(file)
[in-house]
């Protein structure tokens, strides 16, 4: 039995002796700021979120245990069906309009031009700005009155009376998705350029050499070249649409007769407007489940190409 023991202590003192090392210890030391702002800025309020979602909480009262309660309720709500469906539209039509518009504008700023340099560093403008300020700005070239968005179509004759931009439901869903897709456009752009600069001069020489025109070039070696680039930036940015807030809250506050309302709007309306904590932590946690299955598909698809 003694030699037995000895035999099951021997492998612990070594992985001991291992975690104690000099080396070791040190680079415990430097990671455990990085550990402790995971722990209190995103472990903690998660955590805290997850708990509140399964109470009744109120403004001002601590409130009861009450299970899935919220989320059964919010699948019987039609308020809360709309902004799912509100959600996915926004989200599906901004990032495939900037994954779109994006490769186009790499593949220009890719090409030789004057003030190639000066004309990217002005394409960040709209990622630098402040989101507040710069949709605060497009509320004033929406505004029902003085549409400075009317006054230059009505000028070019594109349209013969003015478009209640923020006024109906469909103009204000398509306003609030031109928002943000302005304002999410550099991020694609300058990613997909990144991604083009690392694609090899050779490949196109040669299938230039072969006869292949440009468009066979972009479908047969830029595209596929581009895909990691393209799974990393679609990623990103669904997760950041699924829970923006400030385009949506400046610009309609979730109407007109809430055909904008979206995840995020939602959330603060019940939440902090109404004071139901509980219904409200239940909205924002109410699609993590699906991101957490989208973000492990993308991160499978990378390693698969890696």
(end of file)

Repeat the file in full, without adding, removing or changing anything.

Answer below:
[in-house]
């Protein structure tokens, strides 16, 4: 039995002796700021979120245990069906309009031009700005009155009376998705350029050499070249649409007769407007489940190409 023991202590003192090392210890030391702002800025309020979602909480009262309660309720709500469906539209039509518009504008700023340099560093403008300020700005070239968005179509004759931009439901869903897709456009752009600069001069020489025109070039070696680039930036940015807030809250506050309302709007309306904590932590946690299955598909698809 003694030699037995000895035999099951021997492998612990070594992985001991291992975690104690000099080396070791040190680079415990430097990671455990990085550990402790995971722990209190995103472990903690998660955590805290997850708990509140399964109470009744109120403004001002601590409130009861009450299970899935919220989320059964919010699948019987039609308020809360709309902004799912509100959600996915926004989200599906901004990032495939900037994954779109994006490769186009790499593949220009890719090409030789004057003030190639000066004309990217002005394409960040709209990622630098402040989101507040710069949709605060497009509320004033929406505004029902003085549409400075009317006054230059009505000028070019594109349209013969003015478009209640923020006024109906469909103009204000398509306003609030031109928002943000302005304002999410550099991020694609300058990613997909990144991604083009690392694609090899050779490949196109040669299938230039072969006869292949440009468009066979972009479908047969830029595209596929581009895909990691393209799974990393679609990623990103669904997760950041699924829970923006400030385009949506400046610009309609979730109407007109809430055909904008979206995840995020939602959330603060019940939440902090109404004071139901509980219904409200239940909205924002109410699609993590699906991101957490989208973000492990993308991160499978990378390693698969890696």